“The safest thing is still to wear a mask if you’re unsure,” says Scripps Health pediatrician Dr. Haley Avol.
According to this chart from the CDC, fully vaccinated people should feel comfortable without a mask while exercising outside with members of their household, attending small outdoor gatherings with other vaccinated or unvaccinated family and friends, and eating outdoors at a restaurant with people from multiple households.
But children will likely have to wear masks in those situations, which could create problems in some families.
“For a small child who maybe doesn’t understand that and is asking how come I have to wear a mask and you don’t have to wear a mask, it might be a good example to set for that child, for the parent to wear a mask as well,” says Sharp Rees-Stealy pediatrician Dr. Resham Batra.
“I think if the child is old enough to understand the difference between those that are vaccinated and those that are not vaccinated, it makes it a little bit easier to differentiate.”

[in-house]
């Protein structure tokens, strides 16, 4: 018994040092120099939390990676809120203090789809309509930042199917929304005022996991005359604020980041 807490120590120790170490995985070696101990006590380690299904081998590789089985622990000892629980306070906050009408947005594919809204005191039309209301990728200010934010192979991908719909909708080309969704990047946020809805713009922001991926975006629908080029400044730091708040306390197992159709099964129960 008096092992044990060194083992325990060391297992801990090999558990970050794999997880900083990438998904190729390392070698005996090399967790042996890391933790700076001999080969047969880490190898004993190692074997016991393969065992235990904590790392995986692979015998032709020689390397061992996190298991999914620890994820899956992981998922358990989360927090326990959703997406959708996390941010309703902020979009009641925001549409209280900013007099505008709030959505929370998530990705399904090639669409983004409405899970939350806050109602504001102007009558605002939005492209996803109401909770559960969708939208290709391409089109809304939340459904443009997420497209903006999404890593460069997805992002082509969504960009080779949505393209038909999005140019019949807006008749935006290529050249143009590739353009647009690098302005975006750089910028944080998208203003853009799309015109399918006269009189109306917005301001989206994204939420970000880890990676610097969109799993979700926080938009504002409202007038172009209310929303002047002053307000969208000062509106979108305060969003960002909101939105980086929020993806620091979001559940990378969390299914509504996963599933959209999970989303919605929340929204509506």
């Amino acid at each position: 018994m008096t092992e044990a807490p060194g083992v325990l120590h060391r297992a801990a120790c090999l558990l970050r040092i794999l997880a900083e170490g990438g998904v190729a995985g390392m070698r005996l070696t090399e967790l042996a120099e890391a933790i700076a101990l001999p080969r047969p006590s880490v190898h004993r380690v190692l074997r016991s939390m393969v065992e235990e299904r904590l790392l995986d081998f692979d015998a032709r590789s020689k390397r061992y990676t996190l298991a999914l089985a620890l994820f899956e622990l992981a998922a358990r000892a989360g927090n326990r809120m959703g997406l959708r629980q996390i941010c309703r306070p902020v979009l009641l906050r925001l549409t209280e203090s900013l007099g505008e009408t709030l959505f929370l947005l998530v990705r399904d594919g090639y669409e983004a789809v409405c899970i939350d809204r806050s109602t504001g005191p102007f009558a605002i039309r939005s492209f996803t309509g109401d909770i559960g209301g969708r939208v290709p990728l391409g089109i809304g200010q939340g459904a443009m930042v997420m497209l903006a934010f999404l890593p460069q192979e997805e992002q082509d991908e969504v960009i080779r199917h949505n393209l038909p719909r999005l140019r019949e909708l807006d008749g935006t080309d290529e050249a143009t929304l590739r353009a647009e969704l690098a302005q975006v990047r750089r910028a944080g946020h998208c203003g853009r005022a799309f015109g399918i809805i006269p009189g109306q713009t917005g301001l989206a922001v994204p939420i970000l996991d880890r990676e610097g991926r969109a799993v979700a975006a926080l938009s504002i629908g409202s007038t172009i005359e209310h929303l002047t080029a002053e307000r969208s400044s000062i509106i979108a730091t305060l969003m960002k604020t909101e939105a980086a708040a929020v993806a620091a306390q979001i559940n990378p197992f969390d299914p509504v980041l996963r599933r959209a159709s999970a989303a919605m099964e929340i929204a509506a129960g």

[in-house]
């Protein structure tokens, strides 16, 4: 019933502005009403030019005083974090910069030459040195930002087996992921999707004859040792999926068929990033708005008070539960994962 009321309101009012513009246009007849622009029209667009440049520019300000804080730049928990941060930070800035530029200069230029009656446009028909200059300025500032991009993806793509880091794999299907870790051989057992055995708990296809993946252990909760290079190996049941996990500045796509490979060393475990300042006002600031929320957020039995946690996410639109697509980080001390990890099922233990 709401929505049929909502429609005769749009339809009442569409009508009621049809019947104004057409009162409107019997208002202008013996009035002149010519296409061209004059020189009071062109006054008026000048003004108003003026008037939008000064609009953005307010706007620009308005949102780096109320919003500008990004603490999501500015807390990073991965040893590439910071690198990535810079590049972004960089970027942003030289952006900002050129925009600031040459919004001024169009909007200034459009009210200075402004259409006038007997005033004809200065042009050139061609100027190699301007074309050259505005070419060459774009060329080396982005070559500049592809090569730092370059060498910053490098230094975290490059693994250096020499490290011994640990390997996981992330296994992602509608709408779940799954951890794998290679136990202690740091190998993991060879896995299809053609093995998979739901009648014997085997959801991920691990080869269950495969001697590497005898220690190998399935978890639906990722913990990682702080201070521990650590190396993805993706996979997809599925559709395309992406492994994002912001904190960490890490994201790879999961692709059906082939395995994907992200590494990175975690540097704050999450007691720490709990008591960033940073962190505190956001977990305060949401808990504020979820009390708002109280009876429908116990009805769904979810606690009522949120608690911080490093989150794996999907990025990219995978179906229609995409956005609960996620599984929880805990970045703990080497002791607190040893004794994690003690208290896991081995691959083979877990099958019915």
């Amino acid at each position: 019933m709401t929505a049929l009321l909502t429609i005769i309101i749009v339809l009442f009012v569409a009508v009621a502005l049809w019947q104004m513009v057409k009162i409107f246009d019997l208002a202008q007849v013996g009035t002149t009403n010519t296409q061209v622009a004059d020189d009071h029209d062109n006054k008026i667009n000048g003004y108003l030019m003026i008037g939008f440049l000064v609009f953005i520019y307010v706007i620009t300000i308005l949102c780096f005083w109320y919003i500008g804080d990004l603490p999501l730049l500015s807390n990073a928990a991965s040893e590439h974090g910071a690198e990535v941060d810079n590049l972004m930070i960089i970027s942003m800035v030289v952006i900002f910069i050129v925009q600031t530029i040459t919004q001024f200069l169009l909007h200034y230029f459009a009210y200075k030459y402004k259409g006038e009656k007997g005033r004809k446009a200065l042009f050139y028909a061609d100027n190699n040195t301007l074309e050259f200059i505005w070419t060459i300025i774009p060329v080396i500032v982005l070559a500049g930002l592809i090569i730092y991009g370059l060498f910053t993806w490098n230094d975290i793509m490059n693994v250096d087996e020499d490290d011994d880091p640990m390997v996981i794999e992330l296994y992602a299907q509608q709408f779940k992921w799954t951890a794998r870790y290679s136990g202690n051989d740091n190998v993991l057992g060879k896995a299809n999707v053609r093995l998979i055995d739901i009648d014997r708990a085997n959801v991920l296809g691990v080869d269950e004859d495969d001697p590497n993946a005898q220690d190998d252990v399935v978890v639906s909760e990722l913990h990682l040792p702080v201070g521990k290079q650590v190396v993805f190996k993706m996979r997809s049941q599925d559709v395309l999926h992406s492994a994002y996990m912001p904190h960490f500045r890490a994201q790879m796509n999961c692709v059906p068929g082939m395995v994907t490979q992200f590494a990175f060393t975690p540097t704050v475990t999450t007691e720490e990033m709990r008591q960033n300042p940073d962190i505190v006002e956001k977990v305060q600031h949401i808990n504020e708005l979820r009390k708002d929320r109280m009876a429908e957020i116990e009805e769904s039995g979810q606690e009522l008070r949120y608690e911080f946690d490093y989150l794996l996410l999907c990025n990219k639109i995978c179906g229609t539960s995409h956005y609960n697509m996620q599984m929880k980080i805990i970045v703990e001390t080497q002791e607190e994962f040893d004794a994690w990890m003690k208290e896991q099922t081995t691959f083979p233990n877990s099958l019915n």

Both doctors stress that kids can still get and transmit the COVID-19 virus, so parents should err on the side of caution when thinking about masks.
“We’ll have to continue that until everybody can get vaccinated,” says Dr. Batra. “Or at least until we can achieve herd immunity. And part of herd immunity includes children as well.”
There are also situations where businesses, like museums, theme parks, restaurants, and organized sports, will have their guidelines for safety. Dr. Avol says parents need to stay on top of the latest information to make those decisions.
“The information changes on a daily basis, and even within the day,” she says. “So it’s difficult to stay on top of and, especially for a busy parent, to take to take in all this information.”
Doctors say the bottom line is parents have to do what’s safest for their families, weigh the pros and cons, and follow the CDC guidelines.